Engineering schools are forging new relationships with K-12 teachers to help make science and math more exciting to kids.
By Alvin P. Sanoff
Several times a week, University of Washington engineering students Lisa Behmer and Jessica Yellin enter Marcus Whitman Middle School in Seattle and head for the classroom of math teacher Joseph Hardy. There Behmer, a senior majoring in materials engineering, and Yellin, a doctoral candidate in mechanical engineering, join Hardy in teaching math to eighth graders.
Behmer and Yellin are among some 15 University of Washington graduate students and undergraduates who, with National Science Foundation support, are working with teachers in middle schools in the Seattle area to make math and science more exciting for students. Denice Denton, dean of the College of Engineering at the University of Washington, says that the program "puts role models in front of kids who can get them excited about careers in math, science, and engineering and, at the same time, helps teachers get a better handle on what mathematicians, scientists, and engineers do so that they can better advise kids on these careers."
The project is one of many in which engineering schools are engaged in an effort to address a growing national problem: the weak performance of American students in math and science in comparison to their peers in other industrialized nations. Recently released results from the Third International Mathematics and Science Study-Repeat showed that American eight graders were outperformed in math and science by students in more than a dozen nations, including Singapore, Taiwan, South Korea, Japan, Hong Kong, Belgium, and the Netherlands. France and Germany did not participate in the test.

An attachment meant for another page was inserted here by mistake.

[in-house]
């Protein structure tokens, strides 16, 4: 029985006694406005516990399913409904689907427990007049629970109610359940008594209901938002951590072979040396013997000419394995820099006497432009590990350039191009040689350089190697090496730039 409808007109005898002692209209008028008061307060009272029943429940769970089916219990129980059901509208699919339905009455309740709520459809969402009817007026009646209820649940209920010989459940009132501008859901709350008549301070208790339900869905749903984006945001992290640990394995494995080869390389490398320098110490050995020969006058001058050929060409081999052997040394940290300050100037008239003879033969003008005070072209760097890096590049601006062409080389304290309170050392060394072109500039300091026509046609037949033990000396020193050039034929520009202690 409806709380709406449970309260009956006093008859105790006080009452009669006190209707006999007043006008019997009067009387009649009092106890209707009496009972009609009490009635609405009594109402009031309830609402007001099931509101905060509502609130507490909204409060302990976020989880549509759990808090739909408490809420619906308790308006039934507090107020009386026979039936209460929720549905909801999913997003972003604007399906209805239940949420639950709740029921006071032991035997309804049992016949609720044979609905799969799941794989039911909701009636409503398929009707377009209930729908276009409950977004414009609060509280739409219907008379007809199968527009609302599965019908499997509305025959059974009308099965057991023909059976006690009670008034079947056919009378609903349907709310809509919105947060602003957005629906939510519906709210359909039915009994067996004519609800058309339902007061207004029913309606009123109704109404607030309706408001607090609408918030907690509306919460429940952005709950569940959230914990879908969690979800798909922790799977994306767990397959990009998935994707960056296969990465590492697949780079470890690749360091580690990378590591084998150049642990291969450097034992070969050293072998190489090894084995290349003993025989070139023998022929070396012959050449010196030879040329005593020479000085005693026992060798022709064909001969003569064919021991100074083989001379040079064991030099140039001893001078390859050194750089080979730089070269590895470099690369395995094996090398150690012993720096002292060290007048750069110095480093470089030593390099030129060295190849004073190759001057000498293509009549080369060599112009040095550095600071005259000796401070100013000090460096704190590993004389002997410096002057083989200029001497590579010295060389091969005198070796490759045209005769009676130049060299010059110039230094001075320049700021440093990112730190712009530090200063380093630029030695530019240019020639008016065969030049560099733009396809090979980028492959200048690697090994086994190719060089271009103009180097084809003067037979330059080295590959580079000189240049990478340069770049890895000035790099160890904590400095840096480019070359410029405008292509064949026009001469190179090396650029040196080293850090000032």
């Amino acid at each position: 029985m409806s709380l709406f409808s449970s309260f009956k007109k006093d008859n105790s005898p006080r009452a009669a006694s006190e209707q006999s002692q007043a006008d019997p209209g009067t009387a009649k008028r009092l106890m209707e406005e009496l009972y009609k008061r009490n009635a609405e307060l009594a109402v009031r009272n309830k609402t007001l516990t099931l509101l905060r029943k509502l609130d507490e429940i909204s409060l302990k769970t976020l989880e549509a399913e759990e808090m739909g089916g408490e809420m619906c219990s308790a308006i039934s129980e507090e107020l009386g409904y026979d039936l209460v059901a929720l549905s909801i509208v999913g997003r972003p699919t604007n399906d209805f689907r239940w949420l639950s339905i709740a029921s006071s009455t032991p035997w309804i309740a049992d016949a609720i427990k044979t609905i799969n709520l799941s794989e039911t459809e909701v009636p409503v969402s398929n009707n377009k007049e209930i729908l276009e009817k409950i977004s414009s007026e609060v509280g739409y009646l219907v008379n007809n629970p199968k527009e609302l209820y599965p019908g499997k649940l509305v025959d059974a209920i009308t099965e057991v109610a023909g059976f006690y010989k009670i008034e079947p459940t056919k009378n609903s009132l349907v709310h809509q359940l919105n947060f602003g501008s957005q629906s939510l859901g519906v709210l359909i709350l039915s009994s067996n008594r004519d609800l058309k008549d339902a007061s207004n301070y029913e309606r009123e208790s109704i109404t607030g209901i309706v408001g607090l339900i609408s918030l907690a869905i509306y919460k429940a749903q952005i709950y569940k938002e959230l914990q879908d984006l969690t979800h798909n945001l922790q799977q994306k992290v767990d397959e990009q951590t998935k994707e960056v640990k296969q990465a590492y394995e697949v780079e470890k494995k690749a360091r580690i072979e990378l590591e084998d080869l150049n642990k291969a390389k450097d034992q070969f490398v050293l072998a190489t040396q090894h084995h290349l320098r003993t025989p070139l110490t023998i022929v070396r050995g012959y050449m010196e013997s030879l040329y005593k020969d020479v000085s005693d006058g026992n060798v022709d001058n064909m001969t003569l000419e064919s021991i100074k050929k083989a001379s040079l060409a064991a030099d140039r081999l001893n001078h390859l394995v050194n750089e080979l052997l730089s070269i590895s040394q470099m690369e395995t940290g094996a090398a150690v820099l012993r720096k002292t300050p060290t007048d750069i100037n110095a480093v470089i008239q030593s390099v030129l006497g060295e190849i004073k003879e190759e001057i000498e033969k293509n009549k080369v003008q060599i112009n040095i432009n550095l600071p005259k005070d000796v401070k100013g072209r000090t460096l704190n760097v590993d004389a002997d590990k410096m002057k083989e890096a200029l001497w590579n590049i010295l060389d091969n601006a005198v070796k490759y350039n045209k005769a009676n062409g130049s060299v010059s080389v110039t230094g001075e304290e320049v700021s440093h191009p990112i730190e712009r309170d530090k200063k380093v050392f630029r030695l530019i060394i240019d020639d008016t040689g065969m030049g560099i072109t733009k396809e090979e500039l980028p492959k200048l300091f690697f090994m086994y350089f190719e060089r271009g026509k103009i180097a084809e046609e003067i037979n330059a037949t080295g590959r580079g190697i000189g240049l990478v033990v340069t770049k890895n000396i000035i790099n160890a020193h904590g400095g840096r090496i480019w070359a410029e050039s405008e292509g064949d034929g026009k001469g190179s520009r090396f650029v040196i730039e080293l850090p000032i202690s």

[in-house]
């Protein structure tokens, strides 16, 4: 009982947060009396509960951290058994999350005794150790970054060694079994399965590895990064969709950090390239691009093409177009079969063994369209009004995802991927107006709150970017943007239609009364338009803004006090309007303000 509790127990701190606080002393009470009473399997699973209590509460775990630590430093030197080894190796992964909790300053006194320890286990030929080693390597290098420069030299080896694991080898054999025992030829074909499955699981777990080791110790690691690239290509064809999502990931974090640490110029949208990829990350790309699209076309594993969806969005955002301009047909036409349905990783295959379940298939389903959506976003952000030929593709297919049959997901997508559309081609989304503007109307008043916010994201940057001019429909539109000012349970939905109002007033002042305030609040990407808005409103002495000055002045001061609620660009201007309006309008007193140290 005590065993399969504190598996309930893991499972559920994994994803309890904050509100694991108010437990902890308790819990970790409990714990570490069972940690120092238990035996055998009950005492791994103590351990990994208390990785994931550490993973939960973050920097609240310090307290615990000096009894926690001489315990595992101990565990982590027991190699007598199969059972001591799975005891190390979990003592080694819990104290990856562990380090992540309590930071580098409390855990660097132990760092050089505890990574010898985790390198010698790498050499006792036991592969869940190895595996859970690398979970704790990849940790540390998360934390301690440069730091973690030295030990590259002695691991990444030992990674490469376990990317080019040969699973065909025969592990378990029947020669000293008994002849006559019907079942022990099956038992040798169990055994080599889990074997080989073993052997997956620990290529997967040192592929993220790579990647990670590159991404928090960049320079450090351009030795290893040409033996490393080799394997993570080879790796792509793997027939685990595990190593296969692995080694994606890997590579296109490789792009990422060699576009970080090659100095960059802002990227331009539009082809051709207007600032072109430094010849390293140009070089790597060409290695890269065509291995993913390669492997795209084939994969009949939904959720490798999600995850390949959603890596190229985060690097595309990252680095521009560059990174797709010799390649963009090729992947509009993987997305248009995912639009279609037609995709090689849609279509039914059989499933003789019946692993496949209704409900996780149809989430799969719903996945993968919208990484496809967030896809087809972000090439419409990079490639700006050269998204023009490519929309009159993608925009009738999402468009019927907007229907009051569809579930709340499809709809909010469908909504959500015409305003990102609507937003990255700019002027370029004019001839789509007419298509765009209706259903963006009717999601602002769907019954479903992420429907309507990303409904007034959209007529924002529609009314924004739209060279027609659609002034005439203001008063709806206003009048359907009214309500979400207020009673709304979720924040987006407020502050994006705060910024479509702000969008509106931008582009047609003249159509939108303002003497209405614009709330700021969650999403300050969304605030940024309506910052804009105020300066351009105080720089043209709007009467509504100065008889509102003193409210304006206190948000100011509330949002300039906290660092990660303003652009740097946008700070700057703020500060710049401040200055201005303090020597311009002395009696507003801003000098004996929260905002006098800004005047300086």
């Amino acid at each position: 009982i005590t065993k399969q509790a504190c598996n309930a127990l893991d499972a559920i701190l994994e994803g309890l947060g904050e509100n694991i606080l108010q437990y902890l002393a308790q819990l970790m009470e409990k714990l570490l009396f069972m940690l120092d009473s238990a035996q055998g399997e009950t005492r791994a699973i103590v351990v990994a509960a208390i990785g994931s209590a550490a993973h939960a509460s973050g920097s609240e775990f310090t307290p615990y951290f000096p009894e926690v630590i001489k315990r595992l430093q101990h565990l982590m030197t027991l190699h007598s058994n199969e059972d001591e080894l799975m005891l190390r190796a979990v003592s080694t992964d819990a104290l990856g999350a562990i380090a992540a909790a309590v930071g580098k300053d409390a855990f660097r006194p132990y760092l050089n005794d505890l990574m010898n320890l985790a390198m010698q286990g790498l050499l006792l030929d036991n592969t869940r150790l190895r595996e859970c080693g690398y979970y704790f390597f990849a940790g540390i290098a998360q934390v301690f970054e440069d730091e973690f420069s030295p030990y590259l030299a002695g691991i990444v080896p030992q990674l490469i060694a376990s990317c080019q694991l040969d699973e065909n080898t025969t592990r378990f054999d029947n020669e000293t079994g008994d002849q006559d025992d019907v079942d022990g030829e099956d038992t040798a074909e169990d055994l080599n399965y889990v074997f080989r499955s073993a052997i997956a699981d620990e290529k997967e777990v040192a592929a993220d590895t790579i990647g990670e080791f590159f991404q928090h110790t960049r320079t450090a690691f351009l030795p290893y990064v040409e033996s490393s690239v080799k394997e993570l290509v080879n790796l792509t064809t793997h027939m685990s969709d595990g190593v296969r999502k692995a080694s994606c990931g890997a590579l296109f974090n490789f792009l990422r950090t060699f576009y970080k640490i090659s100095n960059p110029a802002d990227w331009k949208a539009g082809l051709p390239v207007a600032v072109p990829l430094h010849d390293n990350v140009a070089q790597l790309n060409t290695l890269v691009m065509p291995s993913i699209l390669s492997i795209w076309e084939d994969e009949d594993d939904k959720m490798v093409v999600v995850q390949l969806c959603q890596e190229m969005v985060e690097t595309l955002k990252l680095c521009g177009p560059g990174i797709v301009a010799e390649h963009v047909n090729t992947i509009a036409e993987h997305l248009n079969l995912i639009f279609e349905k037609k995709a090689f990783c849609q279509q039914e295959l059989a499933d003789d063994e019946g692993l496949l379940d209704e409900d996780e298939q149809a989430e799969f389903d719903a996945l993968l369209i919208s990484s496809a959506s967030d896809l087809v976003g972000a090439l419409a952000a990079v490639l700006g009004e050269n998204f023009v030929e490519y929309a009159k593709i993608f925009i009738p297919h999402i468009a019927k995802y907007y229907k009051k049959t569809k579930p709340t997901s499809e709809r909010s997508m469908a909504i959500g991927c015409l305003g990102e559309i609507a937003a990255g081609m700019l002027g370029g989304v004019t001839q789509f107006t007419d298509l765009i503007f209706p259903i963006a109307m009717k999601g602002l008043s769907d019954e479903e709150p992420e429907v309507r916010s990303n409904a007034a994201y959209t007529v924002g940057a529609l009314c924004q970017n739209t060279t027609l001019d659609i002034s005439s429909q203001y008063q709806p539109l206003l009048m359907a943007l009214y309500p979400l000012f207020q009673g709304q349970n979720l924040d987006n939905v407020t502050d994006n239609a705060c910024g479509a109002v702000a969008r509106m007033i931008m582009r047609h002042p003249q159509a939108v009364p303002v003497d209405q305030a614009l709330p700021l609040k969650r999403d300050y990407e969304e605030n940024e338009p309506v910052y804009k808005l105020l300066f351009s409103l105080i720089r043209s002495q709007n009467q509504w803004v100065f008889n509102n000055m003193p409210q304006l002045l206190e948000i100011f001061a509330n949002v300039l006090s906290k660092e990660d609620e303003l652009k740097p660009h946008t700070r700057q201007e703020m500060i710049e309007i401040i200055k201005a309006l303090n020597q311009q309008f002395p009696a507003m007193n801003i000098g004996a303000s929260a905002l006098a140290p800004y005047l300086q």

The results are particularly disappointing because in recent years one blue ribbon commission after another has issued warnings about the perilous state of science and math education in the nation's schools, yet little has changed as a result. Dean Karl Reid of the College of Engineering, Architecture, and Technology at Oklahoma State University says that while the warnings have produced a number of programs that he describes as "islands of excellence," a coordinated national effort has been lacking. Says Reid: "We have to recognize there is a crisis and then attack the crisis in a much broader, well-planned way."
Last fall, in a report entitled "Before It's Too Late," the National Commission on Mathematics and Science Teaching for the 21st Century, chaired by former Senator John Glenn, warned that time is running out for action and laid out an ambitious agenda to improve the performance of American students. At the center of the agenda: an intensive program with a price tag of $5 billion to upgrade the quality, skills, and knowledge of math and science teachers.
Citing studies that show a linkage between student achievement in a subject and whether their teachers are certified and have majored in that subject, the commission argued that "the most direct route to improving mathematics and science achievement for all students is better mathematics and science teaching." A member of the commission, Rep. Rush Holt of New Jersey, has introduced legislation to fund the commission's recommendations. Holt said the legislation would establish "grant programs for states to improve the recruitment and retention of math and science teachers" as well as " the quantity and quality of their professional development programs."
The legislation would also create academies throughout the nation to train 3,000 fellows in math and science teaching. The fellows would be recruited for a one-year intensive course in effective teaching methods in math and science and, in return, would agree to teach for five years in districts with math and science teaching shortages, of which there are many. According to the National Commission, more than one in four high school math teachers and nearly one in five high school science teachers "lack even a minor in their main field of teaching."
Shortly before the Glenn Commission issued its report last fall, a committee of the National Research Council also focused on the need to upgrade math and science teaching. Its recommendations included a call for the nation's colleges and universities to work with local school districts to "establish a comprehensive, integrated system of recruiting and advising people who are interested in teaching science, mathematics, and technology."